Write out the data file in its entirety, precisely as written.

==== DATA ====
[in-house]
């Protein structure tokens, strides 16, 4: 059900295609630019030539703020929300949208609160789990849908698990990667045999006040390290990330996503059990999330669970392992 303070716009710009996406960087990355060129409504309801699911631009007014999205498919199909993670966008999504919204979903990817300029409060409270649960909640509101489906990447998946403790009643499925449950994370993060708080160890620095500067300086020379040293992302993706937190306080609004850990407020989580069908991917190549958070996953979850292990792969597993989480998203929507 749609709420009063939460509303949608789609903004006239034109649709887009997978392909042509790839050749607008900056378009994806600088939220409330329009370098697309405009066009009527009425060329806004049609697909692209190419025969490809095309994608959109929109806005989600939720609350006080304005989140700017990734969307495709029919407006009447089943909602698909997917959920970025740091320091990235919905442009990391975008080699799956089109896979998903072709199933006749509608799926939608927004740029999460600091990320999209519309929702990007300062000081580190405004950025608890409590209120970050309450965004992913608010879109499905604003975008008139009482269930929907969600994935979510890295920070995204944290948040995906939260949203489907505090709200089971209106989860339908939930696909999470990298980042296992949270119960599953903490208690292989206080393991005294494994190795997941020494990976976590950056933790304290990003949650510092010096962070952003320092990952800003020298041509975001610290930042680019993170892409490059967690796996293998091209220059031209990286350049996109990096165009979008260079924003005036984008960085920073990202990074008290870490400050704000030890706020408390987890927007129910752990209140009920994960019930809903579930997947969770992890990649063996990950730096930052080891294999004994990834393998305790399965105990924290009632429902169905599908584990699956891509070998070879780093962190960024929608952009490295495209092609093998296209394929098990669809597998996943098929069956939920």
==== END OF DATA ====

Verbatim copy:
[in-house]
């Protein structure tokens, strides 16, 4: 059900295609630019030539703020929300949208609160789990849908698990990667045999006040390290990330996503059990999330669970392992 303070716009710009996406960087990355060129409504309801699911631009007014999205498919199909993670966008999504919204979903990817300029409060409270649960909640509101489906990447998946403790009643499925449950994370993060708080160890620095500067300086020379040293992302993706937190306080609004850990407020989580069908991917190549958070996953979850292990792969597993989480998203929507 749609709420009063939460509303949608789609903004006239034109649709887009997978392909042509790839050749607008900056378009994806600088939220409330329009370098697309405009066009009527009425060329806004049609697909692209190419025969490809095309994608959109929109806005989600939720609350006080304005989140700017990734969307495709029919407006009447089943909602698909997917959920970025740091320091990235919905442009990391975008080699799956089109896979998903072709199933006749509608799926939608927004740029999460600091990320999209519309929702990007300062000081580190405004950025608890409590209120970050309450965004992913608010879109499905604003975008008139009482269930929907969600994935979510890295920070995204944290948040995906939260949203489907505090709200089971209106989860339908939930696909999470990298980042296992949270119960599953903490208690292989206080393991005294494994190795997941020494990976976590950056933790304290990003949650510092010096962070952003320092990952800003020298041509975001610290930042680019993170892409490059967690796996293998091209220059031209990286350049996109990096165009979008260079924003005036984008960085920073990202990074008290870490400050704000030890706020408390987890927007129910752990209140009920994960019930809903579930997947969770992890990649063996990950730096930052080891294999004994990834393998305790399965105990924290009632429902169905599908584990699956891509070998070879780093962190960024929608952009490295495209092609093998296209394929098990669809597998996943098929069956939920």